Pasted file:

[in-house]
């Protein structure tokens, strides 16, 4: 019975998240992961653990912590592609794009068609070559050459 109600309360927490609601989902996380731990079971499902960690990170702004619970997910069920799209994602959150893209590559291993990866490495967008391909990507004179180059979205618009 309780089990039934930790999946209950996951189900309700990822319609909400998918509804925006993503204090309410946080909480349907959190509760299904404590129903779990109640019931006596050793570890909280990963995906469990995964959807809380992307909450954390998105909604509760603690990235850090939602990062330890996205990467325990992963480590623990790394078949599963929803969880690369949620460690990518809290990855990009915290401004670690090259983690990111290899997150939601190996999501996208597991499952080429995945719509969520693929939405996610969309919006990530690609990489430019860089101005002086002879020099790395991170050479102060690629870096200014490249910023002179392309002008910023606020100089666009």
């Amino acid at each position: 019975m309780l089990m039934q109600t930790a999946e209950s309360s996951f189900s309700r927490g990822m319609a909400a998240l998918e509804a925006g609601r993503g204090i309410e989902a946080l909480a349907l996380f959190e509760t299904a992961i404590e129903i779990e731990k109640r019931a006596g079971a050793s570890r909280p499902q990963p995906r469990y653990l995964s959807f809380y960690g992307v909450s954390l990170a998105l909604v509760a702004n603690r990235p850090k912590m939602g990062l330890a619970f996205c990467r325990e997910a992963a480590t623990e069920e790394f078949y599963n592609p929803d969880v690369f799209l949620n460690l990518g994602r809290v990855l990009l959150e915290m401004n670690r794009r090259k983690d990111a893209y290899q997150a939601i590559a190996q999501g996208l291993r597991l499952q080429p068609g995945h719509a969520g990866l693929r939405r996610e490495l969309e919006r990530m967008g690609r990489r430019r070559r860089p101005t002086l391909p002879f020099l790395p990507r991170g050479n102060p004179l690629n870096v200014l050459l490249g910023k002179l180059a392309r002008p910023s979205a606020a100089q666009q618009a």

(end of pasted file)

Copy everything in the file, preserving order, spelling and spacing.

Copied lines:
[in-house]
């Protein structure tokens, strides 16, 4: 019975998240992961653990912590592609794009068609070559050459 109600309360927490609601989902996380731990079971499902960690990170702004619970997910069920799209994602959150893209590559291993990866490495967008391909990507004179180059979205618009 309780089990039934930790999946209950996951189900309700990822319609909400998918509804925006993503204090309410946080909480349907959190509760299904404590129903779990109640019931006596050793570890909280990963995906469990995964959807809380992307909450954390998105909604509760603690990235850090939602990062330890996205990467325990992963480590623990790394078949599963929803969880690369949620460690990518809290990855990009915290401004670690090259983690990111290899997150939601190996999501996208597991499952080429995945719509969520693929939405996610969309919006990530690609990489430019860089101005002086002879020099790395991170050479102060690629870096200014490249910023002179392309002008910023606020100089666009």
């Amino acid at each position: 019975m309780l089990m039934q109600t930790a999946e209950s309360s996951f189900s309700r927490g990822m319609a909400a998240l998918e509804a925006g609601r993503g204090i309410e989902a946080l909480a349907l996380f959190e509760t299904a992961i404590e129903i779990e731990k109640r019931a006596g079971a050793s570890r909280p499902q990963p995906r469990y653990l995964s959807f809380y960690g992307v909450s954390l990170a998105l909604v509760a702004n603690r990235p850090k912590m939602g990062l330890a619970f996205c990467r325990e997910a992963a480590t623990e069920e790394f078949y599963n592609p929803d969880v690369f799209l949620n460690l990518g994602r809290v990855l990009l959150e915290m401004n670690r794009r090259k983690d990111a893209y290899q997150a939601i590559a190996q999501g996208l291993r597991l499952q080429p068609g995945h719509a969520g990866l693929r939405r996610e490495l969309e919006r990530m967008g690609r990489r430019r070559r860089p101005t002086l391909p002879f020099l790395p990507r991170g050479n102060p004179l690629n870096v200014l050459l490249g910023k002179l180059a392309r002008p910023s979205a606020a100089q666009q618009a």